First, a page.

"Slash" has emerged as a new conjunction, which is a rarity in slang. I love the fact that people spell out "slash" and then hyphenate it, and find it hard to believe that they're not doing this for the sheer delightful absurdity of it all:
...But for at least a good number of students, the conjunctive use of slash has extended to link a second related thought or clause to the first with a meaning that is often not quite “and” or “and/or” or “as well as.” It means something more like “following up.” Here are some real examples from students:
7. I really love that hot dog place on Liberty Street. Slash can we go there tomorrow?
8. Has anyone seen my moccasins anywhere? Slash were they given to someone to wear home ever?
9. I’ll let you know though. Slash I don’t know when I’m going to be home tonight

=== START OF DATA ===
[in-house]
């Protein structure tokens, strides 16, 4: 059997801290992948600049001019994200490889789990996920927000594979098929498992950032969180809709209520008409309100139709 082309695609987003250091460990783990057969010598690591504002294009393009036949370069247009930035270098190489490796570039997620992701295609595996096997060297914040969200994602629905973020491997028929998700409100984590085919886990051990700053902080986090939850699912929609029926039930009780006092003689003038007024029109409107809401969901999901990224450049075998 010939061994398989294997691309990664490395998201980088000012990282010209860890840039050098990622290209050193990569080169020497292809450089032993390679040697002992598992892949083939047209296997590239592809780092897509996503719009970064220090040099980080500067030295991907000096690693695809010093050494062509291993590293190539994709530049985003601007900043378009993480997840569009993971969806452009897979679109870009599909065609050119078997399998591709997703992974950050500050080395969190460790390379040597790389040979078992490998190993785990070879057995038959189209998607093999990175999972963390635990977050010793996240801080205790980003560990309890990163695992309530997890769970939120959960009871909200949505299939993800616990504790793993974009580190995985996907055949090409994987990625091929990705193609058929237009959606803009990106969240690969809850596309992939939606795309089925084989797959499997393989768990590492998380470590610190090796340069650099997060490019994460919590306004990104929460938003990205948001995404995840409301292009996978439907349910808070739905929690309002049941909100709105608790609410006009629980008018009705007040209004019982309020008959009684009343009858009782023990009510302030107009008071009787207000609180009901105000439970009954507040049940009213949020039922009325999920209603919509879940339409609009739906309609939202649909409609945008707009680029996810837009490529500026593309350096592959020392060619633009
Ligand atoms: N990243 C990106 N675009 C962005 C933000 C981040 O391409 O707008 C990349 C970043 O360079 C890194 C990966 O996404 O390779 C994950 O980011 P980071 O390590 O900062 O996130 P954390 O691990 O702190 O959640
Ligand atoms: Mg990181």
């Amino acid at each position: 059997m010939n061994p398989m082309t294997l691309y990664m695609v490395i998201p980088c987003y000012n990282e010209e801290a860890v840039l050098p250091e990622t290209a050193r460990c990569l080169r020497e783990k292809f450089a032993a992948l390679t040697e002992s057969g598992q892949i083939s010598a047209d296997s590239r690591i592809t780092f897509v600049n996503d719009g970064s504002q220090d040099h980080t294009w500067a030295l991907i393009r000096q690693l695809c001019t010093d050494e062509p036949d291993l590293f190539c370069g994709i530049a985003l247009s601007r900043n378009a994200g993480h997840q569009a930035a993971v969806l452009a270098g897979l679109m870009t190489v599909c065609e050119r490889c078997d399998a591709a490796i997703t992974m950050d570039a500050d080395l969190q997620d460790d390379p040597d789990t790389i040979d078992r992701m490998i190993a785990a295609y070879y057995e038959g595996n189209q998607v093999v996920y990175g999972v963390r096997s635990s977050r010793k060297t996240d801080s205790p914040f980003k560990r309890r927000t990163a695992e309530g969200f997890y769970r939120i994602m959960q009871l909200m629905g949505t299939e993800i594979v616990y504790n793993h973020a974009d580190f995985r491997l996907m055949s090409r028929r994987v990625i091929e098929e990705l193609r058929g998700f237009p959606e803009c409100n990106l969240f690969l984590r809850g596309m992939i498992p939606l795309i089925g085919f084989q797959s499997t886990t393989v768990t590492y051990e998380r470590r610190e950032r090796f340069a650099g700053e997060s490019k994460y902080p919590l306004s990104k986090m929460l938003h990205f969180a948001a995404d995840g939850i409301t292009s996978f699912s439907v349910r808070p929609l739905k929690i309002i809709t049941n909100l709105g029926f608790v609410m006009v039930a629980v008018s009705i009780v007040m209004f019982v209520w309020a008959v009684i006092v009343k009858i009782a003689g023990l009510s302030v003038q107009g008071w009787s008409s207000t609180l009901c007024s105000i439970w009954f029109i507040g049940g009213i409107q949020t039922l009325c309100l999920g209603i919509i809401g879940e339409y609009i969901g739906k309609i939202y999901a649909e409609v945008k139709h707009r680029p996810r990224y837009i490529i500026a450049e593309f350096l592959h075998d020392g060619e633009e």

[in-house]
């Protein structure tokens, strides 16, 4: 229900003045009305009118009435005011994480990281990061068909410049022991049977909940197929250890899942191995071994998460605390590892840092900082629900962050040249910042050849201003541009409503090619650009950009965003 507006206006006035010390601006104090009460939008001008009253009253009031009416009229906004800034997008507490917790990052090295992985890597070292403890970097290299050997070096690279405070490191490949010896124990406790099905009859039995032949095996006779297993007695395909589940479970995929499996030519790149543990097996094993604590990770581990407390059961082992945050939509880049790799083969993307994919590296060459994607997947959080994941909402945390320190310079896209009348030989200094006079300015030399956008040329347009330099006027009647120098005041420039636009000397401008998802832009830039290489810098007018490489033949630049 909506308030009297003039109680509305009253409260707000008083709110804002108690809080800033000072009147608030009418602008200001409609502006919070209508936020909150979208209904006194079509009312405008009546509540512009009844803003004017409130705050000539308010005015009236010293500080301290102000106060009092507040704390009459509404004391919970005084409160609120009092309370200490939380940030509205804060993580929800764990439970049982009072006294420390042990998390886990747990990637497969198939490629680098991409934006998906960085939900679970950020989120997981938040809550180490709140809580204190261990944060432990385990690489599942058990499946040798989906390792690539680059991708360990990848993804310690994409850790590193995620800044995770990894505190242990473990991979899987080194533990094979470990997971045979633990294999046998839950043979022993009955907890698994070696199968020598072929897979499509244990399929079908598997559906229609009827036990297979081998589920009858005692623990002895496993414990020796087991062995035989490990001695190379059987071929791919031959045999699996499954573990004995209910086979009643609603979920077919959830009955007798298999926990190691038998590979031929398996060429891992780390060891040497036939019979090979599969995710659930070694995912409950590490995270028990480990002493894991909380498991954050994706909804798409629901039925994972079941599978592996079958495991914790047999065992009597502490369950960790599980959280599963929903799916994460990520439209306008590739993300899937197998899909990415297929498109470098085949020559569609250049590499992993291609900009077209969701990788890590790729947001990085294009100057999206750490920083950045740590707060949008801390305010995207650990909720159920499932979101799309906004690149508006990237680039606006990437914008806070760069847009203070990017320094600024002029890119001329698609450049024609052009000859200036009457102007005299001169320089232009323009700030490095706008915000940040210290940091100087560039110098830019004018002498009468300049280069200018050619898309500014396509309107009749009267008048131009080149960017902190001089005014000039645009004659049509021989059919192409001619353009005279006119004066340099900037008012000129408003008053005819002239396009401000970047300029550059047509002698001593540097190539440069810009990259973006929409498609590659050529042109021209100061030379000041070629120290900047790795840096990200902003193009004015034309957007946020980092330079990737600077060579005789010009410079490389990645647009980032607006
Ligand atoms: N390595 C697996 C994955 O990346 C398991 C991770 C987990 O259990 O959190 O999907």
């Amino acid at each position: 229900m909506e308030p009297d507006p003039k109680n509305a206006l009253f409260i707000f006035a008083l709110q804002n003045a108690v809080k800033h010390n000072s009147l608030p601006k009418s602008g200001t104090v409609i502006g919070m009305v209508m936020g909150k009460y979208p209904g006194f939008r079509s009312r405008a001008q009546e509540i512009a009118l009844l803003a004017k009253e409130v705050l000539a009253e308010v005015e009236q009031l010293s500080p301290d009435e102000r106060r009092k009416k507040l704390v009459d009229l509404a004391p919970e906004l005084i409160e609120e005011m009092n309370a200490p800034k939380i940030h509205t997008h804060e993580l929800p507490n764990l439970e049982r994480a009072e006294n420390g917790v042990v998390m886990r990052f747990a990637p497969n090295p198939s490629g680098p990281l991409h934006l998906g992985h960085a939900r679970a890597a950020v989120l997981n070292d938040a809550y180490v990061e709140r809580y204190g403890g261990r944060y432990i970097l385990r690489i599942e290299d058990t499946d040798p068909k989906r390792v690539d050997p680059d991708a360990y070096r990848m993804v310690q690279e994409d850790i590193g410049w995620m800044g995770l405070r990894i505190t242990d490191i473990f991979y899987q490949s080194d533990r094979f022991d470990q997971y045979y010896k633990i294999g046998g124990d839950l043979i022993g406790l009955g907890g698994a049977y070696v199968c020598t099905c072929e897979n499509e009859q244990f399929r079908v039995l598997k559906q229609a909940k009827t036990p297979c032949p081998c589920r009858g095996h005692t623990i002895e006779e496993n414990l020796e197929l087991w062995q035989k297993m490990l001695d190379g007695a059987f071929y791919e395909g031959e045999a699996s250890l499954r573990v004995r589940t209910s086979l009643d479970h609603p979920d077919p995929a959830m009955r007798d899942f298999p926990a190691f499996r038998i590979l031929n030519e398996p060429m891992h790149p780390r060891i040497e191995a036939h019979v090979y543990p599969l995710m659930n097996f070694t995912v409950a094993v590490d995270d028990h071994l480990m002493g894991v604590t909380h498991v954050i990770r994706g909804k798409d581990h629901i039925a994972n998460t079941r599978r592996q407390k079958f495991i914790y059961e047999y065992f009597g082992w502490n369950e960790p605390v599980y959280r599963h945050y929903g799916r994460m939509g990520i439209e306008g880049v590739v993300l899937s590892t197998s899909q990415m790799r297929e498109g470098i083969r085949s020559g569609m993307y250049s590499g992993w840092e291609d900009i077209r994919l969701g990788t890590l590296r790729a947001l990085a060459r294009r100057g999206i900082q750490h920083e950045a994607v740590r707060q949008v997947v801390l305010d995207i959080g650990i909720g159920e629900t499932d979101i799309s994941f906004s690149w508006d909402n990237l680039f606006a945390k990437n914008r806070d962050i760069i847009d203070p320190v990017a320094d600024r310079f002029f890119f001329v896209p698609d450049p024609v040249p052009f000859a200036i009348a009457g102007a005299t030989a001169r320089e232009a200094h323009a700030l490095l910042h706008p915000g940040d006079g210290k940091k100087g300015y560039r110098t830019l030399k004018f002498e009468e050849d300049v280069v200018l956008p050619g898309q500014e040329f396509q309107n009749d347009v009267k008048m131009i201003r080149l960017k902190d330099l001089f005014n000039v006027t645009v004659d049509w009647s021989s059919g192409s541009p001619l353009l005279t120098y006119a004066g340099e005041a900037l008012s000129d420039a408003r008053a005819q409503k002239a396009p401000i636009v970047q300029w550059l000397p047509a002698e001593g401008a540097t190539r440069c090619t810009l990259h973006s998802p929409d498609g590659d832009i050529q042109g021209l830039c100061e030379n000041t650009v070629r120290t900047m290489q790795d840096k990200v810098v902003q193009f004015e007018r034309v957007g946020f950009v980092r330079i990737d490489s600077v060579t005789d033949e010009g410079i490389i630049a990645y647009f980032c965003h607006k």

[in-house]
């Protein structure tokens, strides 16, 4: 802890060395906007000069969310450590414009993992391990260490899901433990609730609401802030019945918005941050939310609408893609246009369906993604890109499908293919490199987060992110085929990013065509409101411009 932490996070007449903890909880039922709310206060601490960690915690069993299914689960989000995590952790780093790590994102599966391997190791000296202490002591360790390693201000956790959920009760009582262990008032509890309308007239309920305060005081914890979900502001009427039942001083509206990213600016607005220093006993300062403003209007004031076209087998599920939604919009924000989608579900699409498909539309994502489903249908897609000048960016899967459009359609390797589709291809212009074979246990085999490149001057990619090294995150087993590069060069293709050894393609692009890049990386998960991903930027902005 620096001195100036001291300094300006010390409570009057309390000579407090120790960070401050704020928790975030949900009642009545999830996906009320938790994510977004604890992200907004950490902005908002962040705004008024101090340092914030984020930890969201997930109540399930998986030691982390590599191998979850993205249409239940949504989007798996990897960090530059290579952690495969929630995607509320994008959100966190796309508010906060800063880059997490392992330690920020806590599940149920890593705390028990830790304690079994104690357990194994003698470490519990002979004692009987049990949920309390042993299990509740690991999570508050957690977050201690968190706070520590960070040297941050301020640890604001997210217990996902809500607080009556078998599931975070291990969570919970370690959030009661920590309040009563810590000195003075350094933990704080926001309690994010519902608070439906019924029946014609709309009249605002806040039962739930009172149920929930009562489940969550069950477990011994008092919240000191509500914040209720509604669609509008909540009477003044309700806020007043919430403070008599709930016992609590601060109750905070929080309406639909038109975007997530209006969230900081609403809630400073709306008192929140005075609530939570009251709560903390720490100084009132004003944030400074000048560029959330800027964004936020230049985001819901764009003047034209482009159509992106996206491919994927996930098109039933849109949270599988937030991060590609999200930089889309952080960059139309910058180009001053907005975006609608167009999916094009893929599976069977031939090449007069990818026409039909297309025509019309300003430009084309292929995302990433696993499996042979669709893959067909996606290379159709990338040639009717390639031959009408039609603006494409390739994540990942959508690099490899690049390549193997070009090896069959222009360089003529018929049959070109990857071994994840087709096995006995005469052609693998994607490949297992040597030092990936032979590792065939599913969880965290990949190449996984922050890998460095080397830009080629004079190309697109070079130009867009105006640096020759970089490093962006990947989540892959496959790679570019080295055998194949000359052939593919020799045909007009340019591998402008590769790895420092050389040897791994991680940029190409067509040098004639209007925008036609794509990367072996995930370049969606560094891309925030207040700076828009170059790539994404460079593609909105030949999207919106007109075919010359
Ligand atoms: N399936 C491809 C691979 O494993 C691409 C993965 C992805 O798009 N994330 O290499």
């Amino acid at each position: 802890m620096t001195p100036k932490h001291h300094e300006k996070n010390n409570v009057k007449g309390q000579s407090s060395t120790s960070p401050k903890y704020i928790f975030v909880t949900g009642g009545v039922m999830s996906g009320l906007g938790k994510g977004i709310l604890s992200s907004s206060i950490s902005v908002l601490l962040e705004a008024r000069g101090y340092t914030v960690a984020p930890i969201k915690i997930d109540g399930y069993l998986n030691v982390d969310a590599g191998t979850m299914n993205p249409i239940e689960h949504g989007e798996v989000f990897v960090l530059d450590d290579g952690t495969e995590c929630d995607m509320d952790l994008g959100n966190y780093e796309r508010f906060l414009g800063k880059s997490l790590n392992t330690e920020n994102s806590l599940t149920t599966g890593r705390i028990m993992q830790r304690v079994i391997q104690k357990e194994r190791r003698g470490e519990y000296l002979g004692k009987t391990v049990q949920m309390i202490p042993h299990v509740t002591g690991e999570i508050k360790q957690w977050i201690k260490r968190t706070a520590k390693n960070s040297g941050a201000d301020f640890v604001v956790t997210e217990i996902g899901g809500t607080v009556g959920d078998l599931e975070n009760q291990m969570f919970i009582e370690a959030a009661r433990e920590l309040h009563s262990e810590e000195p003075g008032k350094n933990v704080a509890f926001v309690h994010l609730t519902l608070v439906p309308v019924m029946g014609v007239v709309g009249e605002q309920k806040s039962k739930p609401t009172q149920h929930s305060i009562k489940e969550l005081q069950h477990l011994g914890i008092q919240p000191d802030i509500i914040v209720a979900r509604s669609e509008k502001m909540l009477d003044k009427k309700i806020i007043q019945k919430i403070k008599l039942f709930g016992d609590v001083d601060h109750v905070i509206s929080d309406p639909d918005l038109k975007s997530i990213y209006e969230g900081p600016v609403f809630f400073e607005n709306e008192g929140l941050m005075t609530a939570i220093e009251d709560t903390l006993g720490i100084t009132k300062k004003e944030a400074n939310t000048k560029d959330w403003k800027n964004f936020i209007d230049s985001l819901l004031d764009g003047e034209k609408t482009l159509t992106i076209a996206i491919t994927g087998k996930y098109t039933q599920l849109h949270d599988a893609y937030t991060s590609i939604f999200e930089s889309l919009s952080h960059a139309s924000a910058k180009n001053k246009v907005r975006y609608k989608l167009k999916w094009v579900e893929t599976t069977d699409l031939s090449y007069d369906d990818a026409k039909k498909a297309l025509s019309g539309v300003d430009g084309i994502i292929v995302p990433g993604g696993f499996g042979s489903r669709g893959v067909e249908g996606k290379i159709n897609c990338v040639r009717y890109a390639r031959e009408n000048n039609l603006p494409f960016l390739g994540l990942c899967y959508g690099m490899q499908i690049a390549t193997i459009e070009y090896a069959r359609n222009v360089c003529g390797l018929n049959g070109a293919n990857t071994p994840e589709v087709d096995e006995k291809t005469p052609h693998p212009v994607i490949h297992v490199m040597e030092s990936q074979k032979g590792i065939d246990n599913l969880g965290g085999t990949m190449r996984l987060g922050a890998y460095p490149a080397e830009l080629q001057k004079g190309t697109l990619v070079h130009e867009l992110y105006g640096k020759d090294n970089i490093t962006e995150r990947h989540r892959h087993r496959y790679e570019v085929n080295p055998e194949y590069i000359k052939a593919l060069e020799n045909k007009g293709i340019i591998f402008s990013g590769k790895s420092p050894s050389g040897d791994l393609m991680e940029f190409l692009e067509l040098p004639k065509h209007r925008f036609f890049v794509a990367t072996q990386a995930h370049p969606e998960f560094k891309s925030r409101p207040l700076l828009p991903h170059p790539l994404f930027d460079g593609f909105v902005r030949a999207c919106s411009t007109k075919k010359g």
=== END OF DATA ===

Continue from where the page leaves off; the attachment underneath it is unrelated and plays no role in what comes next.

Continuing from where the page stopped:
10. so what’ve you been up to? slash should we be skyping?
11. finishing them right now. slash if i don’t finish them now they’ll be done in first hour tomorrow
The student who searched her Facebook chat records found instances of this use of slash as far back as 2010. (When I shared a draft of this post with the students in the class to make sure I have my facts straight, several noted that in examples like (7) and (9), they would be more likely to use a comma in between the clauses and a lower-case “slash.”)
The innovative uses of slash don’t stop there either: some students are also using slash to introduce an afterthought that is also a topic shift, captured in this sample text from a student:
12. JUST SAW ALEX! Slash I just chubbed on oatmeal raisin cookies at north quad and i miss you
Slash: Not Just a Punctuation Mark Anymore [Anne Curzan/Chronicle of Higher Education]
(via Making Light)
I write books. My latest is a YA science fiction novel called Homeland (it's the sequel to Little Brother). More books: Rapture of the Nerds (a novel, with Charlie Stross); With a Little Help (short stories); and The Great Big Beautiful Tomorrow (novella and nonfic). I speak all over the place and I tweet and tumble, too.